Tag Archives: Education

Blooming Alley Tour & Happy Hour

Written by Aleli Balagtas

Come see Metro Blooms’ first Blooming Alley, and rediscover back alleys. The idea is to look beyond garbage cans and garages and envision alleys as inviting, ecological community spaces. That’s what neighbors on a block near Minneapolis’Lake Nokomis did last spring when they started planning their alley makeover as part of a project called Nokomis Neighbors for Clean Water. This is alley beautification with a green mission: to create lovely neighborhood spaces that incorporate strategies to reduce storm water runoff and promote native habitat.

Stormwater flowing through backyards, driveways and alleys is a major culprit in Lake Nokomis pollution. Metro Blooms undertook this project to partner with local groups, government and residents to reduce the problem. The key is community engagement: provide the tools—namely, expertise in landscape design and stormwater management—that allow residents to work together to find a solution, and make their community a better place to live in the process. Funding from the Center for Prevention at Blue Cross and Blue Shield of Minnesota, Minnehaha Creek Watershed District, the City of Minneapolis, and Hennepin County supported the project and, over several months, Metro Blooms helped neighbors on the block design and create the first Blooming Alley.

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Lake Nokomis Alley Get-Together

On April 12th, 2014 more then 35 neighbors from two blocks in the Lake Nokomis watershed got together to reimagine their alleyway.  Why? How? Where? Was there food? you may be asking.  To answer the most pressing question, yes, there was food.  There was also creativity flowing, neighbors interacting, idea sharing, and community forming.  It was a fantastic event that was made possible by the Center for Prevention at Blue Cross and Blue Shield of MN and three awesome block leaders.

The Why:  Lake Nokomis Neighbors for Clean Water is a project that Metro Blooms has been working on with neighborhood and local government partners to clean-up Lake Nokomis by re-inventing backyards and alleyways.  Lake Nokomis is impaired, which means there’s too much pollution in it to support a healthy aquatic ecosystem.  Most of that pollution comes from urban runoff, and most of THAT pollution flows through backyards and down alleyways to reach the lake.  Furthermore, alleys could be such cool spaces for neighbors to interact, and they can be pretty (really!) if we can change the way we view and use them.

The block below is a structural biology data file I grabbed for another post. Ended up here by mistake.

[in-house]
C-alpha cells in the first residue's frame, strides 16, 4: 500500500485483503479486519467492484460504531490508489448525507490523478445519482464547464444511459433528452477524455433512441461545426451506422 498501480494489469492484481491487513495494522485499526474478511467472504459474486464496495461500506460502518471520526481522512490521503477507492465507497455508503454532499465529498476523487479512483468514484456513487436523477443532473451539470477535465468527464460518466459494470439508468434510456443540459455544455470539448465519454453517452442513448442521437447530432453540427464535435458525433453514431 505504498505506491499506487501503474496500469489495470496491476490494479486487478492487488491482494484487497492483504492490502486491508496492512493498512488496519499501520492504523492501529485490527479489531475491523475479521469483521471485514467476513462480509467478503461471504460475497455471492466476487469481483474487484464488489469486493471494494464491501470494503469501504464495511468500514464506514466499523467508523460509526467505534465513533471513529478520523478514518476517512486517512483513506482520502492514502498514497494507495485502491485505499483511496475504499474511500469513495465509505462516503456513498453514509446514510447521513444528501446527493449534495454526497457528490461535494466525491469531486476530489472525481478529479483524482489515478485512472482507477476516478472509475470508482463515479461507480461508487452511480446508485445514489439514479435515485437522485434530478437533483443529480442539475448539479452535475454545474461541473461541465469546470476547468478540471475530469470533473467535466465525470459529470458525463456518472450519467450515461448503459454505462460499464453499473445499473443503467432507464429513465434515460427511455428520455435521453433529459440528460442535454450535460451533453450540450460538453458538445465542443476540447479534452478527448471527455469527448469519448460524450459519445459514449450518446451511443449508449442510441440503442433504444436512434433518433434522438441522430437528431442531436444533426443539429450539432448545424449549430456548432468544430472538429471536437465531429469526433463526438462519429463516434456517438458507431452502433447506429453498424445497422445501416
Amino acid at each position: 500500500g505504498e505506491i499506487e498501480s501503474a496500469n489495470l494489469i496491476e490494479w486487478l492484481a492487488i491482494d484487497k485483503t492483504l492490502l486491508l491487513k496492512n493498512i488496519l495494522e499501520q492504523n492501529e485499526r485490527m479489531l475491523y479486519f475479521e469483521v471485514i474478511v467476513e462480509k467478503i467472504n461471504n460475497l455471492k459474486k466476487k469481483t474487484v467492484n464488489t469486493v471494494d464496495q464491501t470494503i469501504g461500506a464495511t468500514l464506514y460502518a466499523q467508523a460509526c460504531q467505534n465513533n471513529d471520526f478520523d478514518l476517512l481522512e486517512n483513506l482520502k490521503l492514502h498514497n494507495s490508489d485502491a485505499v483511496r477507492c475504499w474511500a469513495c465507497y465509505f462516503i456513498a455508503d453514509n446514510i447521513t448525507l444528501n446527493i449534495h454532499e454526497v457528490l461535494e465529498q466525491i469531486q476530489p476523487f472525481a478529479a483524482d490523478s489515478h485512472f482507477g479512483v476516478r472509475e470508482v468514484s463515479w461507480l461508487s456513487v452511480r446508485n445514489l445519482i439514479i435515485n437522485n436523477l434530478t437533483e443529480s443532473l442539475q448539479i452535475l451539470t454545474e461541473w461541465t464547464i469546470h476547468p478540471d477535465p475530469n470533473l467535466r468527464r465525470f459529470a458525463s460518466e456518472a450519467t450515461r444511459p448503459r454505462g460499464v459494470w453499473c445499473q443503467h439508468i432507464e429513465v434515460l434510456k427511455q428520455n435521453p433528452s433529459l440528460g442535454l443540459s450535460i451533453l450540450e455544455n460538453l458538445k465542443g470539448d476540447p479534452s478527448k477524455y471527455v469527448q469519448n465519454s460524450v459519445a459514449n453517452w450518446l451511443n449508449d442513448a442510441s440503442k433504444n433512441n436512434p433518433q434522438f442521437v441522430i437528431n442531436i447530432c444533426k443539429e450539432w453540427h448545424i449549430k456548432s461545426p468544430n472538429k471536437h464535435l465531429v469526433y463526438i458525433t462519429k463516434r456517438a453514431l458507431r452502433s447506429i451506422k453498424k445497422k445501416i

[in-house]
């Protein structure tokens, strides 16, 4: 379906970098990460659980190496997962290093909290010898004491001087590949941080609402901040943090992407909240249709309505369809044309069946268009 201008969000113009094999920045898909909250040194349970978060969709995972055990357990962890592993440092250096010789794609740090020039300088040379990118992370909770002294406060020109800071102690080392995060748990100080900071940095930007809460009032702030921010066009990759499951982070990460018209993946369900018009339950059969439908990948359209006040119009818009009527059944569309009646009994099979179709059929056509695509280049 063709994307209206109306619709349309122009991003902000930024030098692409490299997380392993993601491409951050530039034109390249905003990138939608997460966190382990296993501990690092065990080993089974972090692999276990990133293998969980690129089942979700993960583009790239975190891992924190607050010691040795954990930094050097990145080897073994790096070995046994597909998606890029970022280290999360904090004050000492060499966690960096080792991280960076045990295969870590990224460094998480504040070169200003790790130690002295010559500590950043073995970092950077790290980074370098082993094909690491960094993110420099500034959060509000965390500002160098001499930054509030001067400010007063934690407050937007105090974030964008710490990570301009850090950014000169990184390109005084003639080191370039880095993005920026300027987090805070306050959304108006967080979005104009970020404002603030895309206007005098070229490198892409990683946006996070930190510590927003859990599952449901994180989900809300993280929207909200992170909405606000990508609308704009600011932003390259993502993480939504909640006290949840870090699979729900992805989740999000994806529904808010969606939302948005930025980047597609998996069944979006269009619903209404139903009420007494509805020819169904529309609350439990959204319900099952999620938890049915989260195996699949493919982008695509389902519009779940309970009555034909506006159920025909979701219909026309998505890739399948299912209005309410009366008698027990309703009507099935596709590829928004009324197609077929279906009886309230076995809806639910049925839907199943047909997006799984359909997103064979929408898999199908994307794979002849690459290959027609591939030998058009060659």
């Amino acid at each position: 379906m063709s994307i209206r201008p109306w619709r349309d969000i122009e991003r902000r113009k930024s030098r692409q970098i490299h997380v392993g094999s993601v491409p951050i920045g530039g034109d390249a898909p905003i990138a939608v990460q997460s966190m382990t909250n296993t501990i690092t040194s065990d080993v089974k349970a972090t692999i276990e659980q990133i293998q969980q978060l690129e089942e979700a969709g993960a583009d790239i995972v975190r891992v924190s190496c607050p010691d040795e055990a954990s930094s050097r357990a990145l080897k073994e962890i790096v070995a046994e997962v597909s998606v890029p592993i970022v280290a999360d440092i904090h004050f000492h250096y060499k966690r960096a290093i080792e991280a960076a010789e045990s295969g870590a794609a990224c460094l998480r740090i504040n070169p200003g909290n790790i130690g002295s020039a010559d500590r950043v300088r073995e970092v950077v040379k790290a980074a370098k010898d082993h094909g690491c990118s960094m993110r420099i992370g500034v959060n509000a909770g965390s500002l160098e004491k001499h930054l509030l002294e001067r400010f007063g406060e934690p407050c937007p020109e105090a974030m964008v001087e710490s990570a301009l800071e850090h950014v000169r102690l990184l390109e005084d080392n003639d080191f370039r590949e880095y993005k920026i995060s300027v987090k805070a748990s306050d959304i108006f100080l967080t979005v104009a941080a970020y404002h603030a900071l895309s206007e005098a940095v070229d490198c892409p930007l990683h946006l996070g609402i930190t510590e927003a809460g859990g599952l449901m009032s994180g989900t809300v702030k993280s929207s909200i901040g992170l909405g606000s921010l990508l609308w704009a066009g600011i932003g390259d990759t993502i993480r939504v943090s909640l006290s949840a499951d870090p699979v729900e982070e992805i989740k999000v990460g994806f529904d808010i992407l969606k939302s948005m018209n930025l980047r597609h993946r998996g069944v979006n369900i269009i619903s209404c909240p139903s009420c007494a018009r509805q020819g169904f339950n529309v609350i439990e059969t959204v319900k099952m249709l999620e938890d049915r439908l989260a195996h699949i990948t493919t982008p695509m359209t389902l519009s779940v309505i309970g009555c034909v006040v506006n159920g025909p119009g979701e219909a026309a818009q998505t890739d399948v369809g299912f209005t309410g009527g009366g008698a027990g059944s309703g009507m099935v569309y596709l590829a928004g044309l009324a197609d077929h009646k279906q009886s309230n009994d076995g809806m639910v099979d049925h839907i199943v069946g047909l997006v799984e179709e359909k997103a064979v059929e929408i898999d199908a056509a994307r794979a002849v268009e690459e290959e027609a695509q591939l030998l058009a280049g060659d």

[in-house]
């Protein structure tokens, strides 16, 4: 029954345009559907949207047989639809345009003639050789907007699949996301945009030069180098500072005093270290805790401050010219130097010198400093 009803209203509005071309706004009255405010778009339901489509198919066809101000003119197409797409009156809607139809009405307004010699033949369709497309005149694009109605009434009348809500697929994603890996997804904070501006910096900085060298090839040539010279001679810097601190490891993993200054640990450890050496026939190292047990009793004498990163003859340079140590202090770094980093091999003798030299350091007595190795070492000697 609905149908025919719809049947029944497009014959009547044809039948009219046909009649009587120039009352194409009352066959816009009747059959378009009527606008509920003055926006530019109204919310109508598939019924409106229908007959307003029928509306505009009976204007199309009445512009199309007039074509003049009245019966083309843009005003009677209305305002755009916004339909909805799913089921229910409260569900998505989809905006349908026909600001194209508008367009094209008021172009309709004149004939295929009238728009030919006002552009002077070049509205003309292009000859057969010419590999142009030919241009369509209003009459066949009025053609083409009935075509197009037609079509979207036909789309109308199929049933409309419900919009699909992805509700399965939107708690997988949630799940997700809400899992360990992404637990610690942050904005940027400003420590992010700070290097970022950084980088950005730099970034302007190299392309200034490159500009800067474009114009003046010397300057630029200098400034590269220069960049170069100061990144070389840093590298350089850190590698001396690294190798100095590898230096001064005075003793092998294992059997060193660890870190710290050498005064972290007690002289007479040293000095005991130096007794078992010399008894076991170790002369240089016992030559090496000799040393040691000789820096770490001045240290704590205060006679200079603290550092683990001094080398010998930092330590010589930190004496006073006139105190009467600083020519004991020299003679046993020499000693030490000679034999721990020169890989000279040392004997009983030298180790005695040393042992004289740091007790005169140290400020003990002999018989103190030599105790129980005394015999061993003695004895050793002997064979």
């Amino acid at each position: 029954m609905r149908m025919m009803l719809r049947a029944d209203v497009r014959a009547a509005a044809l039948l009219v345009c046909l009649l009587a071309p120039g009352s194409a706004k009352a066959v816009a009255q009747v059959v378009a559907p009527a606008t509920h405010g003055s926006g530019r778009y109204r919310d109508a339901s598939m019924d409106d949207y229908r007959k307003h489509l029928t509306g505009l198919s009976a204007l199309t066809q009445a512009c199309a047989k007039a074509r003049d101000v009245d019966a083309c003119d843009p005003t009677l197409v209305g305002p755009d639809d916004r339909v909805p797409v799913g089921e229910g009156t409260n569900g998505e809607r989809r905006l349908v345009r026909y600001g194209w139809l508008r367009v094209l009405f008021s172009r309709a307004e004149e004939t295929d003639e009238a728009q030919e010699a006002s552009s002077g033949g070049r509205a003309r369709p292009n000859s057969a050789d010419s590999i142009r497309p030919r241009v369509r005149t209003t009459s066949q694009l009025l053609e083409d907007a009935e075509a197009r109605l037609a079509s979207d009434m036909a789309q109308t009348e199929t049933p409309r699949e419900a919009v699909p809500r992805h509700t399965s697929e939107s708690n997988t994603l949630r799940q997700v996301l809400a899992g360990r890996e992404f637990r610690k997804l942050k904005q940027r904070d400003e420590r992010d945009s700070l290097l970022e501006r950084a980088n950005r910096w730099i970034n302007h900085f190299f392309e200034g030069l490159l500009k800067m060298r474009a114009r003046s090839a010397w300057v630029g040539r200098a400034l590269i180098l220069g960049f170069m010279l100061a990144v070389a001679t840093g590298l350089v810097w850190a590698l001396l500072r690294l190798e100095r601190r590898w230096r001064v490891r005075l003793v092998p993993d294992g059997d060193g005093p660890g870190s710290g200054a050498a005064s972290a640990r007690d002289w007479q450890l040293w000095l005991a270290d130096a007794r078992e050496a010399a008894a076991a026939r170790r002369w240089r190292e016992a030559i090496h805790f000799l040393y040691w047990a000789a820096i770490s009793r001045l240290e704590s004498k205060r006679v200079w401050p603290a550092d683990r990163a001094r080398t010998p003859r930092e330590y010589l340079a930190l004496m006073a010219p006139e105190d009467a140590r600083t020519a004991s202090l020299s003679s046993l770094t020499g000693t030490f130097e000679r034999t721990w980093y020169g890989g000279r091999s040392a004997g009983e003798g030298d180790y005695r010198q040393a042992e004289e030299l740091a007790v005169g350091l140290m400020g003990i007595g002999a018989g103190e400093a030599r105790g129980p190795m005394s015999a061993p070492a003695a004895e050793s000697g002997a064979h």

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2013 Triumphs and Lessons Learned

As 2013 winds to an end, we find ourselves spending a lot of time planning for Certified RaingardenNEXT year.  At Metro Blooms we’re writing work plans for 2014, anxiously awaiting the results of grant applications, and scheduling maintenance and installations for the coming summer.  But I thought before the hustle and bustle of a new year begins, we should take a few minutes to remember the work that we’ve already accomplished, and the triumphs and lessons learned in 2013.

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Queen of the Prairie

Family:  Rosaceae

Scientific Name: Filipendula rubra

Queen of the Prairie is a rare, native perennial that favors high quality habitat.  Named filum for “thread” and pendulus for “hanging”, this plant’s name refers to some species’ small tubers strung together by fibrous roots.  It thrives in full sun, wet to moderate moisture, and sandy to loamy soil and is often seen in meadows, prairies, and woods.